38) Coffin County by Gary A. Braunbeck (2008, Leisure Books, 334 pages)
This is a complex tale spanning about 200 years worth of history in Braunbeck’s oft revisited, fictional locale of Cedar Hill, Ohio. The epigraph page invokes the tragic shootings at University of Texas, San Ysidro, Columbine, and Virginia Tech alongside several passages about madness, selflessness and love... This novel is an attempt to understand chaos and the sort of violence committed at those four locales (among others) by introducing similar acts to large town/small city Cedar Hill... While the actual violence is, for the most part, kept off stage, the work does not shy away from the aftermath.
At turns startling, depressing, provocative, stomach churning, thoughtful, and reprehensible, the book communicates its grim meditations in beautiful prose. I find myself conflicted. Part of me absolutely despises the work’s cosmological conceit (which I feel runs the dangerous line of trivializing the aforementioned tragedies), and yet the book has done what Kafka tells us books should do. It got my mind turning, even as it horrified me; this horror is not the simplistic “Boo!” or “Ewww, Gross!” or creepy atmosphere, but something far less enjoyable, something that hit me on a deeper level. While it did not quite make me nauseous (as the amoral underpinning of David J. Schow’s “Bad Guy Hats” did, when I first read it; BGH is the only piece of fiction that brought me close to actually puking), Coffin County certainly shook me up. There were times I seriously wanted to throw the book against the wall for what it had to say about violence and those who perform it, yet I read through to the end. I doubt I will ever read this one again, and yet I will keep it on my shelf. This book has teeth.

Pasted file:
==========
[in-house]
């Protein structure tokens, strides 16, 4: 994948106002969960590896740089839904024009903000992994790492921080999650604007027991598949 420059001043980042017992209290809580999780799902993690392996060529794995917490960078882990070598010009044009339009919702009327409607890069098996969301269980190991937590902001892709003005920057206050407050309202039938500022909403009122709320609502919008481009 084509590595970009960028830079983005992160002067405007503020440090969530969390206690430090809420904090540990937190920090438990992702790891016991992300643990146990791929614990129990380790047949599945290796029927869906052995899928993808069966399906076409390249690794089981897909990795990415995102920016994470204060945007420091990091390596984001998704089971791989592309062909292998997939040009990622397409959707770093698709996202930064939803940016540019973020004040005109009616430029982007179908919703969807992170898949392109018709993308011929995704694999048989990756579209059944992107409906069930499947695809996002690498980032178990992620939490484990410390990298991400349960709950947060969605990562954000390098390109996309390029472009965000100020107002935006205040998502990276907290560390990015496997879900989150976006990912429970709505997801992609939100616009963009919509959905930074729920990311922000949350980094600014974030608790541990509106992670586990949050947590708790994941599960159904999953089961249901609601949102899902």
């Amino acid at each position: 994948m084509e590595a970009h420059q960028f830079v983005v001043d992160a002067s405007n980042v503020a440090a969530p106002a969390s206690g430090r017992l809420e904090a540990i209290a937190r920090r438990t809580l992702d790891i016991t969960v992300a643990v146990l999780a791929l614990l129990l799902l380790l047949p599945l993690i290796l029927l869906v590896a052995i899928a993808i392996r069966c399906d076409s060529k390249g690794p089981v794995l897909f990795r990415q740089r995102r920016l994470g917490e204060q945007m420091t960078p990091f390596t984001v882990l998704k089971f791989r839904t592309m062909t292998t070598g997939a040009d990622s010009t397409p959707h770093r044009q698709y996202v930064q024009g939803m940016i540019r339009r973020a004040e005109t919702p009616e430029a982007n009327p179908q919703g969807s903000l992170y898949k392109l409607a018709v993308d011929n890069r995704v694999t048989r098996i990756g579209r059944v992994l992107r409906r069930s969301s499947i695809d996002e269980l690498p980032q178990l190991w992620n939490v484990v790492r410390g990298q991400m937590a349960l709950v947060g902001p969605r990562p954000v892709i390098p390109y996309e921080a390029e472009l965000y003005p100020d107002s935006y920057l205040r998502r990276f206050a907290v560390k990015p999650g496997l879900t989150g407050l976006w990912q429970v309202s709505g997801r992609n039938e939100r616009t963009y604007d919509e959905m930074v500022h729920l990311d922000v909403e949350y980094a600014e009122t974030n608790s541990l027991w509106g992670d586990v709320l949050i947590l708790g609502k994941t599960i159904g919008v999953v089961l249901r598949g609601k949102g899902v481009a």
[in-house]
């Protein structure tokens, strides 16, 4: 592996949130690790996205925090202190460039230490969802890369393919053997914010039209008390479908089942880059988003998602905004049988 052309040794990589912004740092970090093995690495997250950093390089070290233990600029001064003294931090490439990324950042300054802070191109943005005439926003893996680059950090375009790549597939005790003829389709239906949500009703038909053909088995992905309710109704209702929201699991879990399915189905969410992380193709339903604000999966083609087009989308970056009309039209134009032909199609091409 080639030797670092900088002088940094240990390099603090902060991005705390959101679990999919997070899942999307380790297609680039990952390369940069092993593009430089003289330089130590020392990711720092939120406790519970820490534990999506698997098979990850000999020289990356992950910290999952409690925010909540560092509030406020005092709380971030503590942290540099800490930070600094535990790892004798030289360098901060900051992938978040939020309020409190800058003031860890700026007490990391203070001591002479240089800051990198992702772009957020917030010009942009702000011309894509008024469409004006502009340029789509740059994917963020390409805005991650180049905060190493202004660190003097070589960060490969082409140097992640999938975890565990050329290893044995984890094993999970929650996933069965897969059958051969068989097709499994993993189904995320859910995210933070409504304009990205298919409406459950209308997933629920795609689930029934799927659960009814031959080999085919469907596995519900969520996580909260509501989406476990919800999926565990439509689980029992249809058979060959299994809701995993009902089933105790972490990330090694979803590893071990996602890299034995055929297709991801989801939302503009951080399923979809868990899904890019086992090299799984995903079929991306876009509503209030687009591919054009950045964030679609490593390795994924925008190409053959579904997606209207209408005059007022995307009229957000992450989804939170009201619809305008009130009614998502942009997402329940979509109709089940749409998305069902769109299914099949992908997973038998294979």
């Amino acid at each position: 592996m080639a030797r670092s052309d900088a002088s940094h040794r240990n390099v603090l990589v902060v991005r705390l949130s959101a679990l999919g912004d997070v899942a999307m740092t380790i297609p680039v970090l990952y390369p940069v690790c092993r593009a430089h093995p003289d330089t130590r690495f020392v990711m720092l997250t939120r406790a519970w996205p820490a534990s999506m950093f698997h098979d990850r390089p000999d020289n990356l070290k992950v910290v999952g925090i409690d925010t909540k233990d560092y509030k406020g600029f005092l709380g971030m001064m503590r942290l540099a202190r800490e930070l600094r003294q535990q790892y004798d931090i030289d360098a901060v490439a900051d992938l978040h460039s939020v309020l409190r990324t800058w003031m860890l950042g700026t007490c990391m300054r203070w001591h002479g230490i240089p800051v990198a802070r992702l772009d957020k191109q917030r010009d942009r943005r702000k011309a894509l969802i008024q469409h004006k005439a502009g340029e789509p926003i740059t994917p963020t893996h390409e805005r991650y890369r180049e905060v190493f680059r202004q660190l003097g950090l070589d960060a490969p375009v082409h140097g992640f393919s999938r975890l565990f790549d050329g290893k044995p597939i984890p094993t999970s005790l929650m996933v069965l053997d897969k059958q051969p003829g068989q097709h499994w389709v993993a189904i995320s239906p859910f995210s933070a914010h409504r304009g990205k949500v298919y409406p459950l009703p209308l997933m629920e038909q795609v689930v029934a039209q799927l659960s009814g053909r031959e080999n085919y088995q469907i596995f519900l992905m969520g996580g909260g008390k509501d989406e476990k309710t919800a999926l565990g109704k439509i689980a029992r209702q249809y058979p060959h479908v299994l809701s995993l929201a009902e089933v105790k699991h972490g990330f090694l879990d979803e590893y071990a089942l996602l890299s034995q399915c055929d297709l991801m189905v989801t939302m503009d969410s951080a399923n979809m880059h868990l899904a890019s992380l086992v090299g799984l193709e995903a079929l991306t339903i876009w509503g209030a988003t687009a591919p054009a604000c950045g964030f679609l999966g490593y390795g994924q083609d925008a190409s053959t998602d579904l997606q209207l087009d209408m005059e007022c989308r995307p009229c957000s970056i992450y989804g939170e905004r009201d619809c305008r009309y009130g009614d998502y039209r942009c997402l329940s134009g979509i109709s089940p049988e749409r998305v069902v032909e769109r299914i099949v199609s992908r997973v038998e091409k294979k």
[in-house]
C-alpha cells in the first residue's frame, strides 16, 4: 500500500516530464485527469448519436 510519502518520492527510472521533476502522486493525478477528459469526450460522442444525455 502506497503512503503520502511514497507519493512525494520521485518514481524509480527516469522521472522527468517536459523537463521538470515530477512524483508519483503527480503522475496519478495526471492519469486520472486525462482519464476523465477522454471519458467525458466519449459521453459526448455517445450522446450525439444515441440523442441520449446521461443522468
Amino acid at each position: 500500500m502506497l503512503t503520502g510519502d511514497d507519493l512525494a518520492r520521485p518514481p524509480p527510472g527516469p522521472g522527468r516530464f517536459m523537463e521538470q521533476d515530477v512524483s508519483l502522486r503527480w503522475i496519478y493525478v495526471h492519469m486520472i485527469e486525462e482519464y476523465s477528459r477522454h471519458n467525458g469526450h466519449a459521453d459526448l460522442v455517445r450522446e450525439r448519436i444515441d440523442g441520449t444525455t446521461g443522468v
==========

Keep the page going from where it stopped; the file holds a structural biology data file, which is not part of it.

The novel itself is short (270 of the 334 pages). It is followed by two short stories, also set in the town...
This book makes me wonder if I am losing my spine for real horror.
A more in depth review will appear at Horror Reader, soon.
Currently Reading: Well, I should be reading Jack Ketchum's Old Flames (I started it this morning!), but the notion of going from one emotional toilet snake of a book to another leaves me... less than enthused at the moment.